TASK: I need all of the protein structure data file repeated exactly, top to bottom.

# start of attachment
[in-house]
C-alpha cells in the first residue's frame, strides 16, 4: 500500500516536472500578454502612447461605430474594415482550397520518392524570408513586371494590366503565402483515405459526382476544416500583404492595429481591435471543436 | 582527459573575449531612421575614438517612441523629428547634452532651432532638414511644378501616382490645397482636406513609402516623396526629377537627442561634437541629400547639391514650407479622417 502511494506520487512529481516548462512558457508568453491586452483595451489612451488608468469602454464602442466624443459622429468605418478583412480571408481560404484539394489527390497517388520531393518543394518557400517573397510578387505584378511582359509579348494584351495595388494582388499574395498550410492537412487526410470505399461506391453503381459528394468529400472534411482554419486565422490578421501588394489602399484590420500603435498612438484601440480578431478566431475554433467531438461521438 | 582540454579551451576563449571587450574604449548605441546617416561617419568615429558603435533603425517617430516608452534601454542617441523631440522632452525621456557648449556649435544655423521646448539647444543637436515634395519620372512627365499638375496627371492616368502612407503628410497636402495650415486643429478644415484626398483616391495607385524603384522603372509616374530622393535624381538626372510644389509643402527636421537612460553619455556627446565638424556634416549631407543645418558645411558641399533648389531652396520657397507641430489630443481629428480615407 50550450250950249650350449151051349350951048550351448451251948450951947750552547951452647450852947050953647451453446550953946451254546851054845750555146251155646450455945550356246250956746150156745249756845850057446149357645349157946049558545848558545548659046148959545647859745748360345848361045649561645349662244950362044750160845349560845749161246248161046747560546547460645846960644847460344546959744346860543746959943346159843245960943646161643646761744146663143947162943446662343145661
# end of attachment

[in-house]
C-alpha cells in the first residue's frame, strides 16, 4: 500500500516536472500578454502612447461605430474594415482550397520518392524570408513586371494590366503565402483515405459526382476544416500583404492595429481591435471543436 | 582527459573575449531612421575614438517612441523629428547634452532651432532638414511644378501616382490645397482636406513609402516623396526629377537627442561634437541629400547639391514650407479622417 502511494506520487512529481516548462512558457508568453491586452483595451489612451488608468469602454464602442466624443459622429468605418478583412480571408481560404484539394489527390497517388520531393518543394518557400517573397510578387505584378511582359509579348494584351495595388494582388499574395498550410492537412487526410470505399461506391453503381459528394468529400472534411482554419486565422490578421501588394489602399484590420500603435498612438484601440480578431478566431475554433467531438461521438 | 582540454579551451576563449571587450574604449548605441546617416561617419568615429558603435533603425517617430516608452534601454542617441523631440522632452525621456557648449556649435544655423521646448539647444543637436515634395519620372512627365499638375496627371492616368502612407503628410497636402495650415486643429478644415484626398483616391495607385524603384522603372509616374530622393535624381538626372510644389509643402527636421537612460553619455556627446565638424556634416549631407543645418558645411558641399533648389531652396520657397507641430489630443481629428480615407 50550450250950249650350449151051349350951048550351448451251948450951947750552547951452647450852947050953647451453446550953946451254546851054845750555146251155646450455945550356246250956746150156745249756845850057446149357645349157946049558545848558545548659046148959545647859745748360345848361045649561645349662244950362044750160845349560845749161246248161046747560546547460645846960644847460344546959744346860543746959943346159843245960943646161643646761744146663143947162943446662343145661